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Courtesy of Mother Daughter Book Club com has commented on (398) products.

One Witch at a Time by Stacy Dekeyser
One Witch at a Time

Courtesy of Mother Daughter Book Club com, March 9, 2015

A harsh winter has taken its toll on Rudi’s village of Brixen. Carrying a portion of his dairy farm’s dwindling supply of cheese and butter, he sets off for the market in a nearby town to trade for food, taking the pesky daughter of a friend along. But when Susanna Louisa trades a whole cow to a pretty foreign girl for a handful of beans, Rudi’s troubles truly begin.

One Witch at a Time by Stacy DeKeyser reimagines the Jack in the Beanstalk tale, expanding and updating it for modern readers. Here, a whole community surrounds Rudi. When he sets off with Susanna Louisa to visit the witch who lives in the mountain and set things right, he begins an adventure that will have him figuring out how to return things where they rightfully belong, address injustice for oppressed villagers, and earn the respect of those closest to him. It’s a tall order for a 13-year-old, but Rudi shows he’s up to the task.

While the basics of the tale are well known��"a boy, a giant, a beanstalk��"DeKeyser creates so much more by providing rich detail about the place and the people in it. She also makes a few changes that will delight young readers. Rudi’s town of Brixen, the far-off icy village of Petz, two magic witches, and one clever grandmother all combine to make One Witch at a Time a compelling book for kids to read on their own or for parents to read to them. I highly recommend it for young readers and mother-daughter book clubs with girls aged 8 to 12.

The author provided me with a copy of this book in exchange for my honest review.
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The Truth about Twinkie Pie by Kat Yeh
The Truth about Twinkie Pie

Courtesy of Mother Daughter Book Club com, March 9, 2015

The Truth About Twinkie Pie cover imageSince their mom died when GiGi was a baby, her big sister DiDi has taken care of her. DiDi works hard to make sure GiGi gets what she needs to excel in school and prepare for college. So when she wins a lot of money in a contest, she decides the two of them should move to Long Island where GiGi can attend a challenging prep school.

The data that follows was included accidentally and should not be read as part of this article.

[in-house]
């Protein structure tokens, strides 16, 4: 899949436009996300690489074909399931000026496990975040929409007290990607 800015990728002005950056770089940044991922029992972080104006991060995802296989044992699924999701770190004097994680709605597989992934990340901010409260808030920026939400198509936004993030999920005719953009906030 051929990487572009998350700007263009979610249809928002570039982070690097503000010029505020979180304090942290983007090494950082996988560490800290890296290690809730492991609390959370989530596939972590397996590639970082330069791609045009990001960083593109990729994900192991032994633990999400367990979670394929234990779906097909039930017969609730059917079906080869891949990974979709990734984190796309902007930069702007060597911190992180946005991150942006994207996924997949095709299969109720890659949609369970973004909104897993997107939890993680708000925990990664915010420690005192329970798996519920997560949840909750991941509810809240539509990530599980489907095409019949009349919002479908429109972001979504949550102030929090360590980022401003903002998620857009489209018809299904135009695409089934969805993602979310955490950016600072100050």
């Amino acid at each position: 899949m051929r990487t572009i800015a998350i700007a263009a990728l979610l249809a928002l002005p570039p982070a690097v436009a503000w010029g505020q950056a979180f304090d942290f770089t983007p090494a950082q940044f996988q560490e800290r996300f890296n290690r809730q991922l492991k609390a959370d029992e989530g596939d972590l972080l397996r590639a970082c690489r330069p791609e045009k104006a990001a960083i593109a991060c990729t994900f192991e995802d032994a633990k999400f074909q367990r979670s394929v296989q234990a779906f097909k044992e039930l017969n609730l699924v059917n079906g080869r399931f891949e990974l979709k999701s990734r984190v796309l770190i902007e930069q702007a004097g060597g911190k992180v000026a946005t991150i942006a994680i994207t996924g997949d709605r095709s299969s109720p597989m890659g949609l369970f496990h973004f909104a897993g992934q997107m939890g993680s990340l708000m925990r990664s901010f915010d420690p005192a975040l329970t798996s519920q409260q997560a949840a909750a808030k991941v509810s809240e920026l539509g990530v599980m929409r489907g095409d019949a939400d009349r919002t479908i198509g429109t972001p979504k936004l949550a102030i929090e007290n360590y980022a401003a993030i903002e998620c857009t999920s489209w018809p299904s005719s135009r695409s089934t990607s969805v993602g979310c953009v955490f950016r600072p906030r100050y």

GiGi sees it as an opportunity to reinvent herself without leaving the things she likes about her life behind. She makes waves as well as friends and enemies in her new town. But her desire to find a special present for her older sister’s birthday will lead her to a shocking discovery about her family.

The Truth About Twinkie Pie by Kat Yeh is about family, friends, and making a better life for yourself when the opportunity arises. As GiGi tries to figure out how to fit into her new, upper-class environment, she learns that people can have troubles no matter what their situation in life.

Sprinkled with recipes from the girls’ trailer park, South Carolina roots, it’s an endearing story that will have you whipping up the dishes described even as you ponder the life situations they serve. I recommend it for mother-daughter book clubs with girls aged 12 to 16.

The publisher provided me with a copy of this book in exchange for my honest review.
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Famous Phonies: Legends, Fakes, and Frauds Who Changed History (Changed History) by Brianna Dumont
Famous Phonies: Legends, Fakes, and Frauds Who Changed History (Changed History)

Courtesy of Mother Daughter Book Club com, March 9, 2015

Famous Phonies: Legends, Fakes and Frauds Who Changed History by Brianna DuMont should put to rest any notion that history is boring. In twelve chapters focusing on historic figures, DuMont sets about answering questions such as: Did a female pope ever sit on the throne in Rome? Did Homer really write The Iliad and The Odyssey? How did Confucius become a legend? Was George Washington a good general?